As Iceland’s Act on Data Protection and the Processing of Personal Data No 90 of 27 June 2018 the EU’s GDPR law into Icelandic laws, the requirements of data controllers and processors under the former are very similar to the latter. However, there are some variations between the two laws as it relates to the obligations and duties of data controllers and processors operating within Iceland. For example, while EU’s GPDR law mandates that data controllers and processors provide data subjects with data breach notifications in the event that a data breach occurs, Iceland’s Act on Data Protection and the Processing of Personal Data No 90 of 27 June 2018 outlines certain exceptions to his rule. These exceptions include instances where said notifications would not serve the national security interests of Iceland, or instances where said notifications would deter the investigation or prosecution of criminal offenses.
Conversely, Iceland’s Act on Data Protection and the Processing of Personal Data No 90 of 27 June 2018 also places certain requirements on data processing impact assessments. Under the law, the Icelandic data protection authority or the Persónuvernd for short has the authority to “make public a list of the kind of processing operations which are subject to the requirement for a DPIA.” Furthermore, the law also places certain requirements on data controllers and processors as it pertains to sensitive personal data. For instance, “the processing of personal data relating to criminal convictions and offenses should not be carried out by official authorities, unless such processing is necessary for the execution of their legal activities.”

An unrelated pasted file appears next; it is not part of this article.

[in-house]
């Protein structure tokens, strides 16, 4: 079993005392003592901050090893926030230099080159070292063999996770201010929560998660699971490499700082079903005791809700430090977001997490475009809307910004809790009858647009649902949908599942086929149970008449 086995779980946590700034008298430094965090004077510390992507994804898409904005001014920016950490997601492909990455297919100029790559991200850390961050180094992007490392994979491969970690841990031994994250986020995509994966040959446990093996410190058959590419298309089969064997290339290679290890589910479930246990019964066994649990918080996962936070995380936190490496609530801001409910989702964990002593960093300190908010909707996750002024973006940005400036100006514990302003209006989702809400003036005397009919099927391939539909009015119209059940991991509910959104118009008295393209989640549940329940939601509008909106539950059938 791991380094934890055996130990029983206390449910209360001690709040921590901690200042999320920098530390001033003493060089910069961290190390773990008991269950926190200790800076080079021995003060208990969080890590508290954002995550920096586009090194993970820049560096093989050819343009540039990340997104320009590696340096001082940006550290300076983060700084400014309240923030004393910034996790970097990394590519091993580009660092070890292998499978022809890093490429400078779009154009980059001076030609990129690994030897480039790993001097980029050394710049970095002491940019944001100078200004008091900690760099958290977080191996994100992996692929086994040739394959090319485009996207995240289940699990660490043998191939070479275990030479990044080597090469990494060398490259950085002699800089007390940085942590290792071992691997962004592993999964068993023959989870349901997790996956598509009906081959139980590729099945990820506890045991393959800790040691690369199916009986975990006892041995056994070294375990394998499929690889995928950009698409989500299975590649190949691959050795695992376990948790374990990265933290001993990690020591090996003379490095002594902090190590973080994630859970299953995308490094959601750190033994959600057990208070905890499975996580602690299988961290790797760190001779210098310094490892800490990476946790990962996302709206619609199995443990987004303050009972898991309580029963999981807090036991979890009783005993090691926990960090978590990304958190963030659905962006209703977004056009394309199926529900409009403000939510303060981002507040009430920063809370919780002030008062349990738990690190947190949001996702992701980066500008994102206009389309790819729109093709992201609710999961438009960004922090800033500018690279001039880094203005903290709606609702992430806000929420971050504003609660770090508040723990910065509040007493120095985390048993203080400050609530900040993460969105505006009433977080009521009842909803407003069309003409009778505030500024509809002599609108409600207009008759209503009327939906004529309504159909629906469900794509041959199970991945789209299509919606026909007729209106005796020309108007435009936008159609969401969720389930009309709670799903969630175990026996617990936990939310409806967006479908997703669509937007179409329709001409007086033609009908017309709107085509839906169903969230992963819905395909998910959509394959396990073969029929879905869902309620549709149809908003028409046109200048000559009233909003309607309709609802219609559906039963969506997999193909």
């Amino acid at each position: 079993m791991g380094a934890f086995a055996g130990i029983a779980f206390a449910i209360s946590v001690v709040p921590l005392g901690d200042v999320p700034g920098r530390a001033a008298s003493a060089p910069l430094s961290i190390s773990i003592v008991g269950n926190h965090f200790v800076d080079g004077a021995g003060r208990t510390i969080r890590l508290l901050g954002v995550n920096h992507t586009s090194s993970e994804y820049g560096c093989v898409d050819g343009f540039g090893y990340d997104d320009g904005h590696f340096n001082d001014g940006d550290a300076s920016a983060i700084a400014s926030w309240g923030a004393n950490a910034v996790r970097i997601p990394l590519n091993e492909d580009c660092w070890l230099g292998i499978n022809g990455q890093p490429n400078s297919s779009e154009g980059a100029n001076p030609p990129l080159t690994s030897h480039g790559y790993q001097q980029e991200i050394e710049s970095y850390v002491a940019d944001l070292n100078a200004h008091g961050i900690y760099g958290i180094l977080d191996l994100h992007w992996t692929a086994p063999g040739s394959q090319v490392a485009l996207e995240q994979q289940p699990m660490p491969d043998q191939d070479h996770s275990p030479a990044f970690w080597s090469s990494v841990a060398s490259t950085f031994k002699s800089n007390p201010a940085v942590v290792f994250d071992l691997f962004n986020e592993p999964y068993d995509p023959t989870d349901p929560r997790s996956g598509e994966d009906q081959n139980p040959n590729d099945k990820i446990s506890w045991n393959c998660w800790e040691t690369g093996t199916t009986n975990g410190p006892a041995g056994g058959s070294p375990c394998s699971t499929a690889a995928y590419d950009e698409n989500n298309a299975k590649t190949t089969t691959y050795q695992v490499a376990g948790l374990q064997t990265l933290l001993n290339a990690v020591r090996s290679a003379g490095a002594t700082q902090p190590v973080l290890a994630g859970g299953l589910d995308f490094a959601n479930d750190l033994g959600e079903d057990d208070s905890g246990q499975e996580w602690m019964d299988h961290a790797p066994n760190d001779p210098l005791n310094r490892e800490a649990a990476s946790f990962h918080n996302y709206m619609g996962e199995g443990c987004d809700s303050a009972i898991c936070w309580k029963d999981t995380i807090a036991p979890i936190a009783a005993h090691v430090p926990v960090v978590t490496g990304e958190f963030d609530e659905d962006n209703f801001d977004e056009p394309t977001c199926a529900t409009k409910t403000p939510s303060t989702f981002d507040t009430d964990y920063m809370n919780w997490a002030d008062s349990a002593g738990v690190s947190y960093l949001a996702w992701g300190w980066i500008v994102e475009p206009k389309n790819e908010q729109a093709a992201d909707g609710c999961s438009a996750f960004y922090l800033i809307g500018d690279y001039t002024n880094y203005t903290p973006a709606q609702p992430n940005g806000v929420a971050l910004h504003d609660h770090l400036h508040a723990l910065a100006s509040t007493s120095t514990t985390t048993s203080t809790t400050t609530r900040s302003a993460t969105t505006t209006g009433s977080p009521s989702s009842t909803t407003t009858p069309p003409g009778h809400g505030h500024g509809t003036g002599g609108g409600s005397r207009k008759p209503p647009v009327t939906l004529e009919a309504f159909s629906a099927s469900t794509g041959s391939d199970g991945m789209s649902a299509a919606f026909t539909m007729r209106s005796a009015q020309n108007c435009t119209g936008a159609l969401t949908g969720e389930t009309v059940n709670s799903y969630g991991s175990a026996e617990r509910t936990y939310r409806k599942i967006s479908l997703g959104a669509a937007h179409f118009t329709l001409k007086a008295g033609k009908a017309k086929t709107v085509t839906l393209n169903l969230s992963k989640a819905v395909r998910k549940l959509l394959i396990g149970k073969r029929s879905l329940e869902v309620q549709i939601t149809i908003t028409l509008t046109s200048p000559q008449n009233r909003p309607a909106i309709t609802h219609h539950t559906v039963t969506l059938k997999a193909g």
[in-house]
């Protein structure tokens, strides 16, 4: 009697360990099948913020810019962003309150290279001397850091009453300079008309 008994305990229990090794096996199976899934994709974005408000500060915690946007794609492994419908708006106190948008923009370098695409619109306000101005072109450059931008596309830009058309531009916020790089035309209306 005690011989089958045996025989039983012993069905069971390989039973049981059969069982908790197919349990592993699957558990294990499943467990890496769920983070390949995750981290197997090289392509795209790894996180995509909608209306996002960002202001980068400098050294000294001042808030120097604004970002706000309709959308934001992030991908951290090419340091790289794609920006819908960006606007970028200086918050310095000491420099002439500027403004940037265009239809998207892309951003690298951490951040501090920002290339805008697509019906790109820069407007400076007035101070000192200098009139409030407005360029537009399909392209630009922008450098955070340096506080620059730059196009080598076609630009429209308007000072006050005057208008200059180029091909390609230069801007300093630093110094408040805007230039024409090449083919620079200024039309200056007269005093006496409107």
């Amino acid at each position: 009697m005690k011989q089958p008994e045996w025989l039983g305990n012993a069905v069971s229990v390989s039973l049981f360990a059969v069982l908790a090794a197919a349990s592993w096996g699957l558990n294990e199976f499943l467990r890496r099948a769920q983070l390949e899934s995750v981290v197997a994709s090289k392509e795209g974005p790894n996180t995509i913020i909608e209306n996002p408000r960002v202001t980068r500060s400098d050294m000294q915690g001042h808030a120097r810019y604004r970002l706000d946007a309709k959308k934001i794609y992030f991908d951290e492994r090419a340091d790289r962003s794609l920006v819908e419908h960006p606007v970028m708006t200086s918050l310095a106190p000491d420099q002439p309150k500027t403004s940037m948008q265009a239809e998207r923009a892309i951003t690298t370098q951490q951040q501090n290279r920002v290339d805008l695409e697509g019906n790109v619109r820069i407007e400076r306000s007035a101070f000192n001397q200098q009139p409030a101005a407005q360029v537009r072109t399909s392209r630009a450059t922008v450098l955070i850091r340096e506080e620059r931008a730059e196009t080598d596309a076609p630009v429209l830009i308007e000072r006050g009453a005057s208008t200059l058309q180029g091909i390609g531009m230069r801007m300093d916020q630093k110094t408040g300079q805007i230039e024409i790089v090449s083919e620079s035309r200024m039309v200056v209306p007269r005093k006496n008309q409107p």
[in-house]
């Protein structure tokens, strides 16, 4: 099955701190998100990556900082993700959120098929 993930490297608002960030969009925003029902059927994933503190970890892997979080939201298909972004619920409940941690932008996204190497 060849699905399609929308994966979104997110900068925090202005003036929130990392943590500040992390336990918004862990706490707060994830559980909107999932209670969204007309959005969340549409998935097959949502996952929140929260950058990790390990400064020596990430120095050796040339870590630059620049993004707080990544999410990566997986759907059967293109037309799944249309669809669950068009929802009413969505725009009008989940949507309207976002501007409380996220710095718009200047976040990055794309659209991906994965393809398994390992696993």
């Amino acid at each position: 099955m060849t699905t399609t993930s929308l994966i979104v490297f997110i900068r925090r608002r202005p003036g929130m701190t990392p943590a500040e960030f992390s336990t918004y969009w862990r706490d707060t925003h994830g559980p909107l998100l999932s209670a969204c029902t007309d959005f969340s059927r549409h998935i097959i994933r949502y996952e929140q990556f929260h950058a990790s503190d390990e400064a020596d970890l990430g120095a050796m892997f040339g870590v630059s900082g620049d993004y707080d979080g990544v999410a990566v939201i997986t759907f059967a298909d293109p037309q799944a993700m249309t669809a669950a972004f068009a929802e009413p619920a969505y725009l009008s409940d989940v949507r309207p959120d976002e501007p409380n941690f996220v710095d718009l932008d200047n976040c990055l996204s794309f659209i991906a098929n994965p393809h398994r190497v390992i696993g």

What are the rights of Icelandic citizens under the Act on Data Protection and the Processing of Personal Data No 90 of 27 June 2018?